Working with colleagues at Stanford and The Dow Chemical Company, researchers at the University of Illinois at Urbana-Champaign fabricated 3-D birefringent...

Im Focus: Quantum Particles Form Droplets

In experiments with magnetic atoms conducted at extremely low temperatures, scientists have demonstrated a unique phase of matter: The atoms form a new type of quantum liquid or quantum droplet state. These so called quantum droplets may preserve their form in absence of external confinement because of quantum effects. The joint team of experimental physicists from Innsbruck and theoretical physicists from Hannover report on their findings in the journal Physical Review X.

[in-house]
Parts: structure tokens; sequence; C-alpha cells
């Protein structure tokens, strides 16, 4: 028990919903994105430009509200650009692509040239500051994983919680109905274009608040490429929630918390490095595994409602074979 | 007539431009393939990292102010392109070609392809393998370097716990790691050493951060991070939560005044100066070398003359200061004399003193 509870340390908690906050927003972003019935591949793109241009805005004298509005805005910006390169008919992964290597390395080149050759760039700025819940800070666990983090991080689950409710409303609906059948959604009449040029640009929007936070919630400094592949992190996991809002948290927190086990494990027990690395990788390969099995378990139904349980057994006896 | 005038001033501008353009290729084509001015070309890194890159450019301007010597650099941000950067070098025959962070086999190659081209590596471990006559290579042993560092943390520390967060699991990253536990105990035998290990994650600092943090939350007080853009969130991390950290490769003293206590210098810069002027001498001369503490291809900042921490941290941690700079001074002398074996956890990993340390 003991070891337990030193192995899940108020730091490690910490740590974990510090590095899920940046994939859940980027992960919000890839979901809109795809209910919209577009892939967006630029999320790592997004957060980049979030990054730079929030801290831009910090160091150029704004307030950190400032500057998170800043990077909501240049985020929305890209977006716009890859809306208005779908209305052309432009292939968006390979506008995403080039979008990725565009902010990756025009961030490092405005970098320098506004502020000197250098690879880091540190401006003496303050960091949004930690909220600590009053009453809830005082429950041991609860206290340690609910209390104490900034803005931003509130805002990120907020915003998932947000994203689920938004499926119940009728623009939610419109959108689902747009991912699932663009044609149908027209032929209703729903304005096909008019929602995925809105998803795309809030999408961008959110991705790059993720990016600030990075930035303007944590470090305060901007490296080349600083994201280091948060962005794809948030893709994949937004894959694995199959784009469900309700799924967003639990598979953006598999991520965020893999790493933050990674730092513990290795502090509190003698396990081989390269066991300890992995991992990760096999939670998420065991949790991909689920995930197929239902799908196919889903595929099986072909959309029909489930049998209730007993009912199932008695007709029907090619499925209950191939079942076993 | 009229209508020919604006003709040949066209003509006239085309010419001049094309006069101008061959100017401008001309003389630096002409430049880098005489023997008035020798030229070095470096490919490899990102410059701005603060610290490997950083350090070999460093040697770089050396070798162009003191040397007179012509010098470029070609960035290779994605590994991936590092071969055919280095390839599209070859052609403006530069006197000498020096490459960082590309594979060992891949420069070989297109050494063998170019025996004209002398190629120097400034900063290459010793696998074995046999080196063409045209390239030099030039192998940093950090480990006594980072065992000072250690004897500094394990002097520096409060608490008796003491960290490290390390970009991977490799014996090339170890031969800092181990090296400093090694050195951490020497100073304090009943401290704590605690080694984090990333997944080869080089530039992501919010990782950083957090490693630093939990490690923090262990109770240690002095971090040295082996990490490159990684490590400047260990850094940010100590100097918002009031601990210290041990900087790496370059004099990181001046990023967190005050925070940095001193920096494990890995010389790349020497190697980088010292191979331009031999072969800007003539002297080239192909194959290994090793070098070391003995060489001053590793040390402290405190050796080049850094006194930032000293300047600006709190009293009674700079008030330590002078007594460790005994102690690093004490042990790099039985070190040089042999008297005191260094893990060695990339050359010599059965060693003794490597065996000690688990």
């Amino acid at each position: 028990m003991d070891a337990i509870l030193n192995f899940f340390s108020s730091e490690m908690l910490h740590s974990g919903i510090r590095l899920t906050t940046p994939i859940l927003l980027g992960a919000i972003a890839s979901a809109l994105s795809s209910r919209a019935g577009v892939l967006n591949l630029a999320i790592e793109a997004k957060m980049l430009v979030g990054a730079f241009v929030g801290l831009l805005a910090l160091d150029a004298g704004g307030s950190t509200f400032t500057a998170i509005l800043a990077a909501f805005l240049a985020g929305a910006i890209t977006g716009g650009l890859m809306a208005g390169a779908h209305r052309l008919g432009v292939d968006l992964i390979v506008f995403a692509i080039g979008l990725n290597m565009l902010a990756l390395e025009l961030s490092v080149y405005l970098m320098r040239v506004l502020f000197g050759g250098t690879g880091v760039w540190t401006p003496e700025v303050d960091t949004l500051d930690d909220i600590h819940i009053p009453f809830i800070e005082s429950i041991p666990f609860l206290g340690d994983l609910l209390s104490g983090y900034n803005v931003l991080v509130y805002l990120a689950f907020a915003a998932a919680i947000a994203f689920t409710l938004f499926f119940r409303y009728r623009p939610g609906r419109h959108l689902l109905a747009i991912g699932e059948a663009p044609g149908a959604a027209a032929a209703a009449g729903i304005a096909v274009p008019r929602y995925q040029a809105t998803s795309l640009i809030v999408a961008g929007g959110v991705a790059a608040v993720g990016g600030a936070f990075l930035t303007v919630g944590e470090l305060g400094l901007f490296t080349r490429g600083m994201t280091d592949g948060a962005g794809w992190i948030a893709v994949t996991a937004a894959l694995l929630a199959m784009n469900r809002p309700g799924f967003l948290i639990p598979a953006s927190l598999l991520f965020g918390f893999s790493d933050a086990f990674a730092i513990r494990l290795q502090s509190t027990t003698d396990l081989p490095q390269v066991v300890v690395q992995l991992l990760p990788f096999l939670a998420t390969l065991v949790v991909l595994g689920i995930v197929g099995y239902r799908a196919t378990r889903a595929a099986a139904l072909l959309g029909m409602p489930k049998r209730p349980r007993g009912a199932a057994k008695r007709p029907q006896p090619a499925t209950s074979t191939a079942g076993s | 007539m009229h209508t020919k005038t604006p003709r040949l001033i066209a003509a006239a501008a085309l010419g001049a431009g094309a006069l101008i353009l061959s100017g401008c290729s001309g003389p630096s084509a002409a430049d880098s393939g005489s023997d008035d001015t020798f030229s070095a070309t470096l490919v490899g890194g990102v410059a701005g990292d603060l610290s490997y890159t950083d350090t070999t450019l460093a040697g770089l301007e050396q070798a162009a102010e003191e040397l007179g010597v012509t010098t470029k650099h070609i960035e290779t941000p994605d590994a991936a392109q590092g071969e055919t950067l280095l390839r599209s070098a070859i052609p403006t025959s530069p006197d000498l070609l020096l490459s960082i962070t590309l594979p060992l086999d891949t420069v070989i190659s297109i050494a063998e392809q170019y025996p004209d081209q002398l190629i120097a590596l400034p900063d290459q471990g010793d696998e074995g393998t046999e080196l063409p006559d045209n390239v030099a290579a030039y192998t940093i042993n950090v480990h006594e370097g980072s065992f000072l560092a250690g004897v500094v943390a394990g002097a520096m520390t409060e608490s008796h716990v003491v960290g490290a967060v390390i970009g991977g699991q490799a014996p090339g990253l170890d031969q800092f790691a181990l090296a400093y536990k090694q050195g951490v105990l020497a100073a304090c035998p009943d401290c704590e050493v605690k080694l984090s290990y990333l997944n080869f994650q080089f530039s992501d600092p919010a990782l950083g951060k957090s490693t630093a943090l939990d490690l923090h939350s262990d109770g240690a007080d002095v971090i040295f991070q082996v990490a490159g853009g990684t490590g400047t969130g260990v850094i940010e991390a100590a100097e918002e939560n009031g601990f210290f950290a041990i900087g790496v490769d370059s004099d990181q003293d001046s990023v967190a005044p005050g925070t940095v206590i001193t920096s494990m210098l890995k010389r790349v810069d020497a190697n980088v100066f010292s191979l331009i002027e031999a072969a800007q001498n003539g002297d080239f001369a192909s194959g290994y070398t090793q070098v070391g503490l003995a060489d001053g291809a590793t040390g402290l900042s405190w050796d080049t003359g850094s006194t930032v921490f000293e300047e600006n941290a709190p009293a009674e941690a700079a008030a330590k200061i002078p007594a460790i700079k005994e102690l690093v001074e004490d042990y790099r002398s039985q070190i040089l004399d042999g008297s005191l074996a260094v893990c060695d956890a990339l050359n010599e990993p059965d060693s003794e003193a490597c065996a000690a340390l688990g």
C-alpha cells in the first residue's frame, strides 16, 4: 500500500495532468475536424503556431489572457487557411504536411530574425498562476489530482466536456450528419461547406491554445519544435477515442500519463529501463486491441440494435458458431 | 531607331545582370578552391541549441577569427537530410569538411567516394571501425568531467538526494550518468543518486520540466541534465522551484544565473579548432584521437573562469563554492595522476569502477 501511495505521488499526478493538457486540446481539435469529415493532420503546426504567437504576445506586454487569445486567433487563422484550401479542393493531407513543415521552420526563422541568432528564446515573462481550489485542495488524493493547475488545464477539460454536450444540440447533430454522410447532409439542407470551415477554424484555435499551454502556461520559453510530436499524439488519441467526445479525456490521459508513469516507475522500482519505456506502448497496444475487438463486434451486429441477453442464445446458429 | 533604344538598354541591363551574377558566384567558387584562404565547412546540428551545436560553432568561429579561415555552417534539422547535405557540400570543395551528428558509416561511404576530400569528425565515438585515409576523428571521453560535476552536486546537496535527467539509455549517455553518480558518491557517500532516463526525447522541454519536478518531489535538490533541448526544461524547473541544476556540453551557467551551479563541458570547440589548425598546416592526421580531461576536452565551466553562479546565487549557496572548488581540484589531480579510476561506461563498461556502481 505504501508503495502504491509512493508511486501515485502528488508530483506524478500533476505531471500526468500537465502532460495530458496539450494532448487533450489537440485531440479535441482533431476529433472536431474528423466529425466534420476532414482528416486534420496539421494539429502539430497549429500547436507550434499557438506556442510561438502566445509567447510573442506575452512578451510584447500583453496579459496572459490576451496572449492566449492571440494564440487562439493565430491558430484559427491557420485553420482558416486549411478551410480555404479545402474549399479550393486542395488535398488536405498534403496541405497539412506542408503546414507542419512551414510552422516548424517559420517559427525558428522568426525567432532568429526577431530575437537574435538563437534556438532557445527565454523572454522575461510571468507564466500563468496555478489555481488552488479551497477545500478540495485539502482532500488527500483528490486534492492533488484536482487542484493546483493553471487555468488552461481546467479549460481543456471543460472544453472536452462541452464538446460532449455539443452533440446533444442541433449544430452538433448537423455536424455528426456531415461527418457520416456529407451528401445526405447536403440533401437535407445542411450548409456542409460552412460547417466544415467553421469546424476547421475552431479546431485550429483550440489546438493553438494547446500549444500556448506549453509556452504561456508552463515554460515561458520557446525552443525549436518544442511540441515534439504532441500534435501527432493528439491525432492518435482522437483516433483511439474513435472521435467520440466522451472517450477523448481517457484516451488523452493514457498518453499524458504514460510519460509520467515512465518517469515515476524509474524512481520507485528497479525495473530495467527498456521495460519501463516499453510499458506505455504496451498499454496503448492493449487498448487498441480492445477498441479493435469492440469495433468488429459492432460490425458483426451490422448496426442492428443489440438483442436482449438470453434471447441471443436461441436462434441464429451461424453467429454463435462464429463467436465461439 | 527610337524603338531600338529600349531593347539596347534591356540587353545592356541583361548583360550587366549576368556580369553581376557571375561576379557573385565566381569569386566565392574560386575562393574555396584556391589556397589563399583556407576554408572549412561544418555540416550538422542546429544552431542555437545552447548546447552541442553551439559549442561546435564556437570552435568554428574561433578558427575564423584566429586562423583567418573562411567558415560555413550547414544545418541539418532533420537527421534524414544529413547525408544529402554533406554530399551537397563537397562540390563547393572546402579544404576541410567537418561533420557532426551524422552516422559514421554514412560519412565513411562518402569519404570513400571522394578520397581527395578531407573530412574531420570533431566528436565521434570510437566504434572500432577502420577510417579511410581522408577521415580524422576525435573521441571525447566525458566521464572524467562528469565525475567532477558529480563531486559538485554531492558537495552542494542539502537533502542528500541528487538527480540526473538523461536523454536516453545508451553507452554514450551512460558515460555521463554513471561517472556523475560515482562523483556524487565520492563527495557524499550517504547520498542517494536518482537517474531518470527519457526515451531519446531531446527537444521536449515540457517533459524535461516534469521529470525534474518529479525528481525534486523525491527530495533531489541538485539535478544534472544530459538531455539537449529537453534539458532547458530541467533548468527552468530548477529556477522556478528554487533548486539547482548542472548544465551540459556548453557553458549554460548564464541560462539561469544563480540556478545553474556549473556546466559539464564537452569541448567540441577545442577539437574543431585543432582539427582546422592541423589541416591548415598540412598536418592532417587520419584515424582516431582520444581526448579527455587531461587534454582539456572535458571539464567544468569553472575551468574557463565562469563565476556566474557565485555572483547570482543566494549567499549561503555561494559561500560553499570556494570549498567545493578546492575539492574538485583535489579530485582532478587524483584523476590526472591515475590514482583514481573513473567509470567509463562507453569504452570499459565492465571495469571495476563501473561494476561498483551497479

“Our Quantum droplets are in the gas phase but they still drop like a rock,” explains experimental physicist Francesca Ferlaino when talking about the...

All Focus news of the innovation-report >>>

Anzeige

Anzeige

Event News

ICTM Conference 2017: Production technology for turbomachine manufacturing of the future

16.11.2016 | Event News

Innovation Day Laser Technology – Laser Additive Manufacturing

01.11.2016 | Event News

#IC2S2: When Social Science meets Computer Science - GESIS will host the IC2S2 conference 2017

14.10.2016 | Event News

 
Latest News

Researchers identify potentially druggable mutant p53 proteins that promote cancer growth

09.12.2016 | Life Sciences

Scientists produce a new roadmap for guiding development & conservation in the Amazon

09.12.2016 | Ecology, The Environment and Conservation

Satellites, airport visibility readings shed light on troops' exposure to air pollution

09.12.2016 | Health and Medicine

VideoLinks
B2B-VideoLinks
More VideoLinks >>>